Parsimony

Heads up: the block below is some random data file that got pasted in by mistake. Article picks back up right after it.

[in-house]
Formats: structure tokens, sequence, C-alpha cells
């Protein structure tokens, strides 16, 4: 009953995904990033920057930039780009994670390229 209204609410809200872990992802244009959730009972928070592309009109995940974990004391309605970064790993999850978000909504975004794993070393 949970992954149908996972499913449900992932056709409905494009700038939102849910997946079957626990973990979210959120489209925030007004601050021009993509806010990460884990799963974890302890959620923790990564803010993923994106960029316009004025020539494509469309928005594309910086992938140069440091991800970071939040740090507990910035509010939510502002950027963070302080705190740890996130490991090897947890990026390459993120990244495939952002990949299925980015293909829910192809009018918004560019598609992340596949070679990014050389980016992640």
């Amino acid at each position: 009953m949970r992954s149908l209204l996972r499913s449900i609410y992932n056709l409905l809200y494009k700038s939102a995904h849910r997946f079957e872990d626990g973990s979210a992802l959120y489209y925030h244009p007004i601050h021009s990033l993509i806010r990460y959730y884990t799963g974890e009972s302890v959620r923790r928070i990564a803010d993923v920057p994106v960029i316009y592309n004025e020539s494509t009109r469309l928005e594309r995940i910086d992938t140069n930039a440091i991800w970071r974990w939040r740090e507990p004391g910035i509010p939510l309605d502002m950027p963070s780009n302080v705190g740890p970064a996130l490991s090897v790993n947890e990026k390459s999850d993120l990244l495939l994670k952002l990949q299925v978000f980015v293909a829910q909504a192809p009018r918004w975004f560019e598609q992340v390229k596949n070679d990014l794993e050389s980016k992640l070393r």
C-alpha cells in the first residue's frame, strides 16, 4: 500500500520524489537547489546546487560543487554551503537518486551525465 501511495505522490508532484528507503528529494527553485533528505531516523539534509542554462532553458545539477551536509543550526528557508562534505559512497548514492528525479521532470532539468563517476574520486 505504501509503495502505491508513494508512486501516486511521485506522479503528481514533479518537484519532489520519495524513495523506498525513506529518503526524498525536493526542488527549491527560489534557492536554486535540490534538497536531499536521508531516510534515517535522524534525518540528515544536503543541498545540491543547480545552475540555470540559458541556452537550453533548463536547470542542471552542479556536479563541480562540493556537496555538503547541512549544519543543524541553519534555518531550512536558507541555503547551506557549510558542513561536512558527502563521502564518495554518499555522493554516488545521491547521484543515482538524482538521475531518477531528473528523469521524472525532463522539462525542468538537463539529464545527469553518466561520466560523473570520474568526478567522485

Mounier et al 2016Paleoneurology is rarely used to test taxonomic or phylogenetic hypotheses, at least for three reasons. First, the biology and variation of many endocranial traits are not even known for living humans. Second, plesiomorph traits, parallelisms, large intra-specific variability, and subtle inter-specific differences, make this issue very difficult to test through robust quantitative approaches. Third, the paucity and fragmentation of the fossil record often hamper meaningful statistical inferences. Of course these same problems concern many other anatomical districts, and that’s why probably morphology is not always recommended as a good and reliable source of taxonomic and phylogenetic information. Despite these limits, Aurelién Mounier and his coauthors have now tried to apply cladistics to paleoneurology, taking into consideration neurocranial and endocranial traits. According to their results, at least modern humans and Neandertals can be properly characterized in terms of braincase morphology, suggesting the existence of an actual phylogenetic signal behind the patterns of endocranial variation.

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